Multi Use Games Areas (MUGAs) have started springing up all over our local parks in recent years. You’ve probably seen versions of them near you too. They’re the enclosed playgrounds with high (normally steel mesh) surrounding walls, with goals and basketball nets at each end. This is a typical example :
They’re great facilities and provide a safe, all-weather area for playing football, basketball, hockey and a variety of other ball sports. It got me to thinking though of the equivalent ‘facilities’ that we had as kids growing up. My nearest equivalent to a MUGA was the underpass that provided a safe route for getting across the main road around the estate where I lived on the east of Cardiff. I went back there this afternoon to see if it was how I remembered. Initially, arriving on the road above the old underpass I was surprised to see a zebra crossing in place, and I was afraid that the old underpass may have been filled in (a number of other underpasses in east Cardiff have been decommissioned over the years because of complaints from local residents about noise and anti-social behaviour from youths attracted to the well-lit and dry spaces). Fortunately, my worries were unfounded and the underpass was still there :
This was an iconic space for me as a youngster growing up in Llanedeyrn, Cardiff in the 1970s and 80s. It was the scene of epic 1v1 and 2v2 football games, with the goals marked by the kerb stones alongside the path at either end; the side walls were brilliant for games of Spot On and Killer (two outfield players and a goalie, and goals only to be scored through volleys – headers counted double – if you shot and missed, or the goalie made three consecutive saves, then players switched around); and in the summer months, it became a cricket net, with wickets at the end nearest the camera in the picture above and bowlers generating significant speed by running down the hill from the far end!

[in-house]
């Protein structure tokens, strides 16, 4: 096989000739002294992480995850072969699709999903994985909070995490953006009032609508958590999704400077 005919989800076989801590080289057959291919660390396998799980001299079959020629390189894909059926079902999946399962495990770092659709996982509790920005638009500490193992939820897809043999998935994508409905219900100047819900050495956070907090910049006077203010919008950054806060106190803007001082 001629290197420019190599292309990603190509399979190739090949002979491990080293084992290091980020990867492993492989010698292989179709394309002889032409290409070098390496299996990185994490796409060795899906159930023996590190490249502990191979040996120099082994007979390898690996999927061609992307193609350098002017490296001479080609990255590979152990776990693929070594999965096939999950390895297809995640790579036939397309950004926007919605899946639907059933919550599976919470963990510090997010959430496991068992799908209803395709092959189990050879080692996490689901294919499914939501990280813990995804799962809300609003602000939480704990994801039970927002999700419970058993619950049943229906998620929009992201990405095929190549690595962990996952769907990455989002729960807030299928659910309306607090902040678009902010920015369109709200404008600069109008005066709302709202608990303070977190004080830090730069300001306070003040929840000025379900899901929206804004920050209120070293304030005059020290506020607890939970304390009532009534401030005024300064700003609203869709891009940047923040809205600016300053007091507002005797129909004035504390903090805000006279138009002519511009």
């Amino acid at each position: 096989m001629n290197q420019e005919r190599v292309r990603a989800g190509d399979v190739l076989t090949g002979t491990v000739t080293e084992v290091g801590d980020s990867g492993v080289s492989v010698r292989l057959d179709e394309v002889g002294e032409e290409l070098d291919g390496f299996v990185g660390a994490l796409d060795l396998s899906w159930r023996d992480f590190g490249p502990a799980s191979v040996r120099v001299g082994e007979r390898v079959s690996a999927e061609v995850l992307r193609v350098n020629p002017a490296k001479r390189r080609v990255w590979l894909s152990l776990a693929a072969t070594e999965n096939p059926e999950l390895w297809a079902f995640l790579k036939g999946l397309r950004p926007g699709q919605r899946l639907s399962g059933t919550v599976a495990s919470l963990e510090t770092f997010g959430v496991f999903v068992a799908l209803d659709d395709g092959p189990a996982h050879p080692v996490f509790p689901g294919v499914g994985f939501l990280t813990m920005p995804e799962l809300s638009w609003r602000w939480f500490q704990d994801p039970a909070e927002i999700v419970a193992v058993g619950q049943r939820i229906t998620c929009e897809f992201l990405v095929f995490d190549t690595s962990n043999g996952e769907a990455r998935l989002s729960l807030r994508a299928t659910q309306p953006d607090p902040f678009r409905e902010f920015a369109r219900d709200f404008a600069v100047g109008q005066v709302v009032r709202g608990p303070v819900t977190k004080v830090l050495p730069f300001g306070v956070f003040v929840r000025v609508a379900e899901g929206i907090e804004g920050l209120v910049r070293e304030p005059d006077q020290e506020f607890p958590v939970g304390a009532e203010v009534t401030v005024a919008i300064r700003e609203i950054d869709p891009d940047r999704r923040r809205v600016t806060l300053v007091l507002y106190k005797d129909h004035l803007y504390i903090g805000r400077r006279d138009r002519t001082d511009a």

The beauty of the underpass as a sports arena was that it was ‘all-weather’ – there was no ‘rain stop play’ under the cover; and it was floodlit (originally – although sadly now removed – there was lighting in the corner between the walls and roof along the full length of both sides of the underpass). The other recent innovation is the introduction of the pointy cobbles on each side of the underpass (as shown in the picture below). In my day, these areas were flat and allowed the full space beneath the road to be used for games.
Playing small-sided games in confined spaces was a great way of developing our ball skills, co-ordination and reflexes, way before the concept of ‘conditioned games’ and mini football became the well-known and widespread methods of football coaching that they are today. Even better, though, our play was not dependent on adult coaches or formal supervision. We would spend hours playing in the underpass or on the school field adjacent, before graduating at a later stage to the redgra five-a-side pitches, tennis courts and grass football pitches WITH NETS that were accessible by climbing over the fence from Springwood into the Cyncoed campus of what was then Cardiff College of Education (and is now part of Cardiff Metropolitan University).
The underpass was also an international boundary, marking the cut-off point for representative games between Hillrise, Springwood & Glenwood (the estates on the far side of the road), and Pennsylvania & Bryn Fedw (on the near side). These were major sporting events and the kudos of winning (whether it was football, cricket or baseball*) was huge. Matches would last for hours and would often finish only when the light eventually failed, or when so many players had been hauled away by parents for tea that the contest became untenable.
They were great days; and they engendered a love of sport and competition in many of us that continues to this day. We may not have had the cleverly designed goals and steel mesh boundary walls, but our MUGAs were at least as good as the ones that kids get to use today